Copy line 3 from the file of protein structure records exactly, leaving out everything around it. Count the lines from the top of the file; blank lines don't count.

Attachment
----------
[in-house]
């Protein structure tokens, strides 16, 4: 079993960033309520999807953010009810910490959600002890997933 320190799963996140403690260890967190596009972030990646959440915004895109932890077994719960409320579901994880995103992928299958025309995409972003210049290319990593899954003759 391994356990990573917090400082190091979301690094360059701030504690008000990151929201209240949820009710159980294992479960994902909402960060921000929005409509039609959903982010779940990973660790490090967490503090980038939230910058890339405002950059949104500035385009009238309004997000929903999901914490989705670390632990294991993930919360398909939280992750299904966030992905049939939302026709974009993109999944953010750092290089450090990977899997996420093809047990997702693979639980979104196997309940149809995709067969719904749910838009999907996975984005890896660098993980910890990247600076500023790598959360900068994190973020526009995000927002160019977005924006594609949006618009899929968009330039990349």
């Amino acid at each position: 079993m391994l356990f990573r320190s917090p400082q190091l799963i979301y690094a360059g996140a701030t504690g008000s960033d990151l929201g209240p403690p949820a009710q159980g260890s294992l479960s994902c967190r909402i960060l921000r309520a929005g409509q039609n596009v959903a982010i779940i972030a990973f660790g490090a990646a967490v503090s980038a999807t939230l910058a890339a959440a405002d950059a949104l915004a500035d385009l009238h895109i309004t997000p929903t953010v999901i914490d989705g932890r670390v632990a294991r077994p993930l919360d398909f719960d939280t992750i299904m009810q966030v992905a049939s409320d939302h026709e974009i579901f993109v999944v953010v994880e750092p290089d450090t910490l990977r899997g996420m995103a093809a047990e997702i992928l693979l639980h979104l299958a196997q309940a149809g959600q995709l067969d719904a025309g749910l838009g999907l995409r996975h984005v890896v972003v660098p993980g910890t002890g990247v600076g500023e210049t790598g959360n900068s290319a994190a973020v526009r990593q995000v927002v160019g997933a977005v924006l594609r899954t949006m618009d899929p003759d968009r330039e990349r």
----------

């Amino acid at each position: 079993m391994l356990f990573r320190s917090p400082q190091l799963i979301y690094a360059g996140a701030t504690g008000s960033d990151l929201g209240p403690p949820a009710q159980g260890s294992l479960s994902c967190r909402i960060l921000r309520a929005g409509q039609n596009v959903a982010i779940i972030a990973f660790g490090a990646a967490v503090s980038a999807t939230l910058a890339a959440a405002d950059a949104l915004a500035d385009l009238h895109i309004t997000p929903t953010v999901i914490d989705g932890r670390v632990a294991r077994p993930l919360d398909f719960d939280t992750i299904m009810q966030v992905a049939s409320d939302h026709e974009i579901f993109v999944v953010v994880e750092p290089d450090t910490l990977r899997g996420m995103a093809a047990e997702i992928l693979l639980h979104l299958a196997q309940a149809g959600q995709l067969d719904a025309g749910l838009g999907l995409r996975h984005v890896v972003v660098p993980g910890t002890g990247v600076g500023e210049t790598g959360n900068s290319a994190a973020v526009r990593q995000v927002v160019g997933a977005v924006l594609r899954t949006m618009d899929p003759d968009r330039e990349r």